The Manchurian Cabinet

The elite generation programmed to break Britain

By Andrew Levi, a former Fortune 100 technology business executive and senior government official.

Tinker. Tailor. Soldier. Boris. 

The recent BBC rescreening of their 1970s John Le Carré adaptation contained much with contemporary resonance.

“Ever bought a fake picture?” Smiley asks Esterhase. “The more you pay for it the less inclined you are to doubt it”.

“I read Tinker, Tailor, Soldier, Spy at school”, Boris Johnson told The Atlantic, in an interview released on 8 June. “It presented to me this miserable picture of these Foreign Office bureaucrats… For me, they were the problem”. The problem being Britain’s loss of mojo. Due to declinists who let it happen.

The Prime Minister’s notion of Britain’s rightful place – superpower, or perhaps opportunistic, piratical cakeist – was, as Le Carré recognised, wholly anachronistic when Johnson’s generation came into the world. All the more so by the time he was photographed posing with the Bullingdon Club.

Many of Johnson’s contemporaries grew up to develop broadly realistic perspectives. Others stayed frozen in time.

The main characters in Tinker, Tailor were born in and around the First World War. Kim Philby, the original for Bill Haydon, in 1912. As Haydon and Smiley started their ascent through British Intelligence they realised they had been sold a lie. Empire was already over, bar the shouting. Successful management of Britain’s transition from former hyperpower to normal-ish, small-ish, highly industrialised country at the western extremity of Eurasia was vital. Denial was for dolts.

Both saw the truth. Haydon’s reaction was treason. Smiley’s, a sometimes weary patriotism.

Fast forward to the elite 1950s and 60s babies. Eton and Oxbridge, or school and university milieus which aped them. Social-professional environments in which, to aid advancement, an ambitious Gove or Johnson would simulate what they imagined to be an aristocratic mien.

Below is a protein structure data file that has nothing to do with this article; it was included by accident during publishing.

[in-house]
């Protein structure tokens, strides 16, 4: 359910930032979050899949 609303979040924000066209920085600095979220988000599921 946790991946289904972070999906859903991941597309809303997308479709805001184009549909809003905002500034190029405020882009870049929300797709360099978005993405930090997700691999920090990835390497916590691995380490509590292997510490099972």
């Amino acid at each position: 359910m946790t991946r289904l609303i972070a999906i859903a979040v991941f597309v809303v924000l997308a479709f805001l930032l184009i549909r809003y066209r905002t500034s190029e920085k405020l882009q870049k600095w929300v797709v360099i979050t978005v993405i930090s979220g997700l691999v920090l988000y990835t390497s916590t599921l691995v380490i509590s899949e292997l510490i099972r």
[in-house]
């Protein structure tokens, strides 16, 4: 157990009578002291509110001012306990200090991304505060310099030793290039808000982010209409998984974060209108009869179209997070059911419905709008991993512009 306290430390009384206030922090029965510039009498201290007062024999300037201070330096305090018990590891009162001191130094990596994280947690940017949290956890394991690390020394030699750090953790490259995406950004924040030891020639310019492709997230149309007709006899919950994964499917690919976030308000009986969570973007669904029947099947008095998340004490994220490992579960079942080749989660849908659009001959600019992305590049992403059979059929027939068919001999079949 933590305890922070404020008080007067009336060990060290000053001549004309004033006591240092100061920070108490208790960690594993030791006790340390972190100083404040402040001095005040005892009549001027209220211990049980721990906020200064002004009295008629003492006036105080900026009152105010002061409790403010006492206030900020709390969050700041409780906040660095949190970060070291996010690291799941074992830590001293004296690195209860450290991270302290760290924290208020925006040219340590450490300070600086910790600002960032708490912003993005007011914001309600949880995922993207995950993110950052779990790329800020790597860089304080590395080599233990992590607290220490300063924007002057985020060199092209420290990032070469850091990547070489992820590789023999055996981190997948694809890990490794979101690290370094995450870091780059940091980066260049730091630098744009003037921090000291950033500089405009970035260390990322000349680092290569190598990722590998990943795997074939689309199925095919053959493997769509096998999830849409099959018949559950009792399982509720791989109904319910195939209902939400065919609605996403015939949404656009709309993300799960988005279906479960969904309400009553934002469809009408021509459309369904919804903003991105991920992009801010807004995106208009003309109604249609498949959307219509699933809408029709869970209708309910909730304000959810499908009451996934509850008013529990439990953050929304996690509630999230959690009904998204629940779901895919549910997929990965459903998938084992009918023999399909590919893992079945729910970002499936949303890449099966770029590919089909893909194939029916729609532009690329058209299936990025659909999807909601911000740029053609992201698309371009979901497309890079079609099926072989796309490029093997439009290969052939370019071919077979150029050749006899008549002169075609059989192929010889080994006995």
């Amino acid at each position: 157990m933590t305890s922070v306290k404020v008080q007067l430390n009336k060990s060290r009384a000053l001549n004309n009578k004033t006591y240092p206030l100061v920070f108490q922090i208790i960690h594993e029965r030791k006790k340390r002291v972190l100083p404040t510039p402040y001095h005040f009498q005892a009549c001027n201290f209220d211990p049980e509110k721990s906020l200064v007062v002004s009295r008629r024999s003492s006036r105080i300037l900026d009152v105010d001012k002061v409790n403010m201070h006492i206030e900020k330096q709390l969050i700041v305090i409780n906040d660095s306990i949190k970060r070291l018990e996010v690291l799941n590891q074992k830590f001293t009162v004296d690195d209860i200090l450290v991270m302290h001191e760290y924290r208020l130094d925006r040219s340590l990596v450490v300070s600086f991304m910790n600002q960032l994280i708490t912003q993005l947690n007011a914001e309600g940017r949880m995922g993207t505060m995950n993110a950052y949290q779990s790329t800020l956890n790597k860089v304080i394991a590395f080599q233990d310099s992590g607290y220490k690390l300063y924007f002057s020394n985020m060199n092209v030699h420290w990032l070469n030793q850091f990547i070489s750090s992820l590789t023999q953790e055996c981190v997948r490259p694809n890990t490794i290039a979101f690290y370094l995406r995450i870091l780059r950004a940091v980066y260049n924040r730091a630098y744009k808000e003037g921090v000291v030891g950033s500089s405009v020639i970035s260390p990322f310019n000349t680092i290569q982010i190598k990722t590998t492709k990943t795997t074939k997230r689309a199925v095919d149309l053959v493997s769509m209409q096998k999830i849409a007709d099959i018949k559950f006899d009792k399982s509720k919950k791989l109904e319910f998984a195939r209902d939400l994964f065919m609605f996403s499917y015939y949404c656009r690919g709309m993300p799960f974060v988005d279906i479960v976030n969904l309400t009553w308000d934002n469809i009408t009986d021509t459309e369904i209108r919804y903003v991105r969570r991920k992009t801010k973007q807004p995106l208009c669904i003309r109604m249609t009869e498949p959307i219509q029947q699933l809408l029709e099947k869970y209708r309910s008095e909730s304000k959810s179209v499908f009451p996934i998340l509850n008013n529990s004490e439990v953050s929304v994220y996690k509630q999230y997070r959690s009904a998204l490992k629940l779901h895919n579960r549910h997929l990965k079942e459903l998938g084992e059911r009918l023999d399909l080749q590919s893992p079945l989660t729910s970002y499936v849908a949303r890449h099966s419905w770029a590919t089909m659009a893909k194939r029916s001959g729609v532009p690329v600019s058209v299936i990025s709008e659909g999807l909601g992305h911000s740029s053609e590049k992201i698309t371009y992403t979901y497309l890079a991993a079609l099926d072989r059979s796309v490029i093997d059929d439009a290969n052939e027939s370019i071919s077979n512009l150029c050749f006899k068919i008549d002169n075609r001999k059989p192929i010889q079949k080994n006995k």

Not always wittingly on the part of their mentors, the lessons today’s Johnsonians took away were woefully divorced from reality. And, consequently, unpatriotic. If, by patriotism, we understand the promotion of the security, prosperity and well-being of the country. 

You will rule, they heard. Or chose to. Britain is great. America, a by turns contemptible, thrilling and terrifying upstart. Foreigners, bad or inferior. Britain, betrayed by feeble, effete, failures and communists. Otherwise, it would still be ruling the world. Proof? Britain ‘stood alone’ and ‘won the war’.

Later, rubbing shoulders with billionaires, they thought they had discovered that super-capable ‘sovereign individuals’ (a phrase coined by William Rees-Mogg) would inherit a tech-and-data-fuelled future. The rest could go hang, along with their quaint ‘nations’ and ‘governments’. Later still, fancying themselves visionaries, they half-digested second-hand fragments of Silicon Valley conversations about ‘bootstrapping unicorns’, and ‘the singularity’.


Lacking direct experience and intellectual capacity, they never understood the nature and finality of the changes which sealed Britain’s fate: profound structural shifts driven by the spread of energy availability and economically transformative technologies. This became denial: loss never happened or was reversible. Allied, dissonantly, to victimhood: feeling robbed by the incompetence and treachery of those who preceded them.